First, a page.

Bitcoin was created with a limit. No more than 21 million BTCs can be issued and the prize for each mined block decreases over time according to a process called halving.
How many BTCs have been extracted so far? About 17 million:
Among other things, this type of estimate does not take into account that a certain number of bitcoins, especially those created in the early stages, have been lost over the years.
Chainalysis estimates that between 2.7 and 3.7 million BTCs have been lost or destroyed and are not recoverable. This makes the total number of bitcoins between 17 and 18 million at most, and therefore there are still only about 3.5 million minable bitcoins.
Clearly, the fact that the difficulty of mining is growing means that there will be no decisive interruption in the extraction of new bitcoins, but it will be a progressive process: the quantity extracted will decrease until it almost disappears, in a timeframe that could be decades, although everything depends on the growth of the hashpower used.
What will happen at that point?
Once the last bitcoin is mined, the remuneration for the miners will consist exclusively in the commissions deriving from the validation of the transactions that will become prevalent as the bitcoins run out.
Currently, the average fee per transaction is very low, being about 5 cents, but during the peak of the bubble, the simplest transaction with three confirmations cost as much as 37 dollars. Will future transactions be sufficient to support mining?
If we had to make an estimate with today’s data the answer is no because the transaction fees are equal to a figure ranging between 100 and 150 thousand dollars globally, which is absolutely not able to support the currency.
Having said that, it is very difficult to make predictions for the future. In general, we should consider the combination of several factors, some in contrast with each other, such as:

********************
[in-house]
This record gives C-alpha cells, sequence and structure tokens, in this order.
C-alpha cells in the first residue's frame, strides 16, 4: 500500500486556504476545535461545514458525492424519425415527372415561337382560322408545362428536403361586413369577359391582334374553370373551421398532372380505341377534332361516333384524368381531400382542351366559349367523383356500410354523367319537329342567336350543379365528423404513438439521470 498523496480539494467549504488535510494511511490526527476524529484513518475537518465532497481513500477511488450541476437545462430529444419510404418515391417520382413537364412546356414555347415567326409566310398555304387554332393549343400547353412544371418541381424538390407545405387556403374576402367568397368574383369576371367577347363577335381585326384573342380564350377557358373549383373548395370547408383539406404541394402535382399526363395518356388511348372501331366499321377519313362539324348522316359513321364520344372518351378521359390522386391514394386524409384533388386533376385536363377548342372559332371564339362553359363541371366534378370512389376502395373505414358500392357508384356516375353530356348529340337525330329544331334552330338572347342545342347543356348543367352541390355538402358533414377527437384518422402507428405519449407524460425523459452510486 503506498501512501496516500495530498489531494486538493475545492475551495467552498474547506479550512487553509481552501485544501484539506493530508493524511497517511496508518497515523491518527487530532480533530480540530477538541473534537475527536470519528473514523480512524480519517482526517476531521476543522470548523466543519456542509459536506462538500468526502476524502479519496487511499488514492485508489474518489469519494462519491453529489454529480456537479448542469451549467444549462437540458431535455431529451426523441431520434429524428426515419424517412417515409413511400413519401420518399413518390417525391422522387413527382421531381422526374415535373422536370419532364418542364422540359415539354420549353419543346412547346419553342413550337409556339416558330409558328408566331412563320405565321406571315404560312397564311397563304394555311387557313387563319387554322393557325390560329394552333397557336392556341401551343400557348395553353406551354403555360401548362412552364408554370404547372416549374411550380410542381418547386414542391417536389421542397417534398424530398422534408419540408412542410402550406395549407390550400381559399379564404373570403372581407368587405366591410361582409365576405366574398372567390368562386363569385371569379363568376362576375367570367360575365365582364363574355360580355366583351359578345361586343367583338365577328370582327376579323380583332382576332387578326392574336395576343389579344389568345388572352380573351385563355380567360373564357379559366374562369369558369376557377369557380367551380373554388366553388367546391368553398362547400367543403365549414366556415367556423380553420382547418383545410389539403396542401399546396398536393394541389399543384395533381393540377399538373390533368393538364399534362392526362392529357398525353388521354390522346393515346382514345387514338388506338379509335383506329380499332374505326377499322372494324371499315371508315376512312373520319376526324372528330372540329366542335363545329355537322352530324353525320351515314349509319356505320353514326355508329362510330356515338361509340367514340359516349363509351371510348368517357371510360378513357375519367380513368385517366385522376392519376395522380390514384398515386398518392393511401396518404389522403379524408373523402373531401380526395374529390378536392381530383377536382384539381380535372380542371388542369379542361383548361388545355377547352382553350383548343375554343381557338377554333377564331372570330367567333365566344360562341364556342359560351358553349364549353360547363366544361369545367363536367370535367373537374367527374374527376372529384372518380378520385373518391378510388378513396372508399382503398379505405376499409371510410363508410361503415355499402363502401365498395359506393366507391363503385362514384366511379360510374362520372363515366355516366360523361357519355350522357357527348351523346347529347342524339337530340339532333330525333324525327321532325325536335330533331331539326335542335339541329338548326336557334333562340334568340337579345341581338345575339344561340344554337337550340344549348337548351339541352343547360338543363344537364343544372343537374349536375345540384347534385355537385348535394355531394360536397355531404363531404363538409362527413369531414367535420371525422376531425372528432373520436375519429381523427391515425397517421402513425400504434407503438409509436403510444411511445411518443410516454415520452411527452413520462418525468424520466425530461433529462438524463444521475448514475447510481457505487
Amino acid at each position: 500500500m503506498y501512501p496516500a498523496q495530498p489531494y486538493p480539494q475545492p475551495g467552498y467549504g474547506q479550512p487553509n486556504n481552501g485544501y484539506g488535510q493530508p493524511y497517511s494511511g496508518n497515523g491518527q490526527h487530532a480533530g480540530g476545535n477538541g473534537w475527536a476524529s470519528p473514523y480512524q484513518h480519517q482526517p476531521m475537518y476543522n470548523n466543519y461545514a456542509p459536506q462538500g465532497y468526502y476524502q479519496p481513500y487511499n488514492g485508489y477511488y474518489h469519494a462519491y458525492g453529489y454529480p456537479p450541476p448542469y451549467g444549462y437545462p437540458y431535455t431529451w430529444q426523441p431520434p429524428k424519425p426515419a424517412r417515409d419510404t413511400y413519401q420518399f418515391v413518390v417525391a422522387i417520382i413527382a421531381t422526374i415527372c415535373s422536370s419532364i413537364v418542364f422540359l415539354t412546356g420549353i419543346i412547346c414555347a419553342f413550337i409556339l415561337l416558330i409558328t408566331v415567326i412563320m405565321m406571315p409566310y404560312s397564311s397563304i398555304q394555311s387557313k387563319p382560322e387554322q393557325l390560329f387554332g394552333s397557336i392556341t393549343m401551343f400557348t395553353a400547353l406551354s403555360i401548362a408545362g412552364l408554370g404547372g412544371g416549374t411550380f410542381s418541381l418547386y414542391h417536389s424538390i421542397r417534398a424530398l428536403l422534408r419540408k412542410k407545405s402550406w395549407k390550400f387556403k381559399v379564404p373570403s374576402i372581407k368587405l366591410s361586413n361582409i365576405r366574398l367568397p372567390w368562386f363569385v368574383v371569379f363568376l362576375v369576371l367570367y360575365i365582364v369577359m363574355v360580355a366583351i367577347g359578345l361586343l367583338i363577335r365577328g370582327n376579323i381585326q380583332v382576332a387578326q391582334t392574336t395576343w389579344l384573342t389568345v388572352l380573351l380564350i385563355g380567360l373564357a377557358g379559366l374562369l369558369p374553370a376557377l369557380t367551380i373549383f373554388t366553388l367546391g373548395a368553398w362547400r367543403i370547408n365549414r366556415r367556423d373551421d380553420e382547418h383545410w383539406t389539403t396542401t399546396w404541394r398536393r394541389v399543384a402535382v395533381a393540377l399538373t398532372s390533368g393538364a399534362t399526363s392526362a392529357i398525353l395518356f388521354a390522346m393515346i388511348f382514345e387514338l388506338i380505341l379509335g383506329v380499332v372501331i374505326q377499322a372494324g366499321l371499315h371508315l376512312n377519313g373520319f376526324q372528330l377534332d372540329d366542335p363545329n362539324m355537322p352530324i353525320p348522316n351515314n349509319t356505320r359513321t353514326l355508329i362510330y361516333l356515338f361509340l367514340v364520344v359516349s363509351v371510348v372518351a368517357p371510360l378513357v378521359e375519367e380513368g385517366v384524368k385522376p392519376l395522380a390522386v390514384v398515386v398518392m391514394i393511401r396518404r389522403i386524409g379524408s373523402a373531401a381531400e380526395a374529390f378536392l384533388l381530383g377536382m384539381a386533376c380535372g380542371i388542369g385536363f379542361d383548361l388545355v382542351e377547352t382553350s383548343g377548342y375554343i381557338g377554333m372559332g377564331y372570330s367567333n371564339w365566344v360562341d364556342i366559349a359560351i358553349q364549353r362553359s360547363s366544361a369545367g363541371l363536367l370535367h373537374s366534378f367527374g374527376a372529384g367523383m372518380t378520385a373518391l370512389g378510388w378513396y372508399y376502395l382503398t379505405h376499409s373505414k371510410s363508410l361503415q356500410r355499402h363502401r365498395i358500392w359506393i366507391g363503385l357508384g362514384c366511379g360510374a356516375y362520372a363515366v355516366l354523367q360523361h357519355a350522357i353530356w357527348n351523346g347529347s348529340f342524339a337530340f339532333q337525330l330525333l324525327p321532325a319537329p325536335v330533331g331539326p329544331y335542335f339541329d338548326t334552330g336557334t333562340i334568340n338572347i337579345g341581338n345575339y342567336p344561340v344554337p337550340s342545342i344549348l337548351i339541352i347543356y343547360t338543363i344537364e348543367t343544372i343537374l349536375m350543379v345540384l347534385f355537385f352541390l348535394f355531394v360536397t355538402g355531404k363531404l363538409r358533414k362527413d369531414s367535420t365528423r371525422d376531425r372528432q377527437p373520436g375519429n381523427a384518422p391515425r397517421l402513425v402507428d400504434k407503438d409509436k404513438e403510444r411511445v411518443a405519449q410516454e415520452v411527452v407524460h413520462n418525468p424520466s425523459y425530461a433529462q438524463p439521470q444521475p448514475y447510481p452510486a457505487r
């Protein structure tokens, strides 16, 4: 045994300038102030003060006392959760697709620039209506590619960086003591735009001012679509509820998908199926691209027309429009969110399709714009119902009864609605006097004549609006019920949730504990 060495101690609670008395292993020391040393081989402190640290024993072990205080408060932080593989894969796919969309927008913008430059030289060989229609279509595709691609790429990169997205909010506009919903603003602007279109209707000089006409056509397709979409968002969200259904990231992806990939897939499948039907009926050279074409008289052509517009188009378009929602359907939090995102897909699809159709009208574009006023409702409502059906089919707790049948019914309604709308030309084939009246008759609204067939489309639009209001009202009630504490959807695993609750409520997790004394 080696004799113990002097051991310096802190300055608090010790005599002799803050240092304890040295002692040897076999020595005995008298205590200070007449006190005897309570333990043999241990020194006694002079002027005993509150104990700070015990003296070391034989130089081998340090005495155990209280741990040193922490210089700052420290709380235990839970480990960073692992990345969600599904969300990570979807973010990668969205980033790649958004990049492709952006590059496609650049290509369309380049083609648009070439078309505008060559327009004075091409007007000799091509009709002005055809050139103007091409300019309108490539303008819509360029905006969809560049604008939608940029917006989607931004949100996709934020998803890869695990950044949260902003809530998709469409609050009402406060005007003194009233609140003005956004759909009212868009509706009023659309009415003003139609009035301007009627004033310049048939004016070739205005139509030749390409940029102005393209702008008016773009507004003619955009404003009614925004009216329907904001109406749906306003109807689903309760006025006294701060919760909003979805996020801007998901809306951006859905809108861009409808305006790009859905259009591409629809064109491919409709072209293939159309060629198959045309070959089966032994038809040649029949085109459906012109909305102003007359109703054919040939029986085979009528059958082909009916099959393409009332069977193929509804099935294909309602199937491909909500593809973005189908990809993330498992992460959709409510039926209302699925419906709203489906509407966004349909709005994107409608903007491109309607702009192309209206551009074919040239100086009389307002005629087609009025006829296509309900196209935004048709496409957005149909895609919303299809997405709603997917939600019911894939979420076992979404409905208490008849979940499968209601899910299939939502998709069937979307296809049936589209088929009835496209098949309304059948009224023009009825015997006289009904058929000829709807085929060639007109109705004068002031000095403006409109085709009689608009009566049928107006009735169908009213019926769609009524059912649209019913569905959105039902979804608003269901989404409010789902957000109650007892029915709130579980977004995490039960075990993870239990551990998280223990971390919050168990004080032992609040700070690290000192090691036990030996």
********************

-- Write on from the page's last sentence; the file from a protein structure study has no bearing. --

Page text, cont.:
- the diffusion in the use of Bitcoin;
- the evolution of the computation capacity, roughly and empirically indicated by Moore’s Law, that foresees the doubling of the transistor density every couple of years;
- the Gresham’s Law that makes less used the currencies whose value is tending to a revaluation, given that these currencies tend to be maintained as a store of value;
- the birth of substitutive cryptocurrencies which can reduce the use of bitcoin
In order to make practical comparisons, a revaluation of BTC after the exhaustion of its production on the one hand increases the value of the commissions, but on the other, Gresham’s law comes to counteract the spread in practical use in case of progressive revaluation.
In the same way, if a lower remuneration could lead to a concentration of mining, the progressive growth of the computational capacity could bring back this activity in the capacities of all the operators, contrasting the previous push.
To conclude, it is difficult to predict at present what will happen to mining when the threshold of 21 million BTC is reached, also because there may be changes in the consensus algorithm.
Surely as we approach the fateful threshold we will have a clearer idea about whether we are moving towards centralization, decentralization or if mining will still be convenient.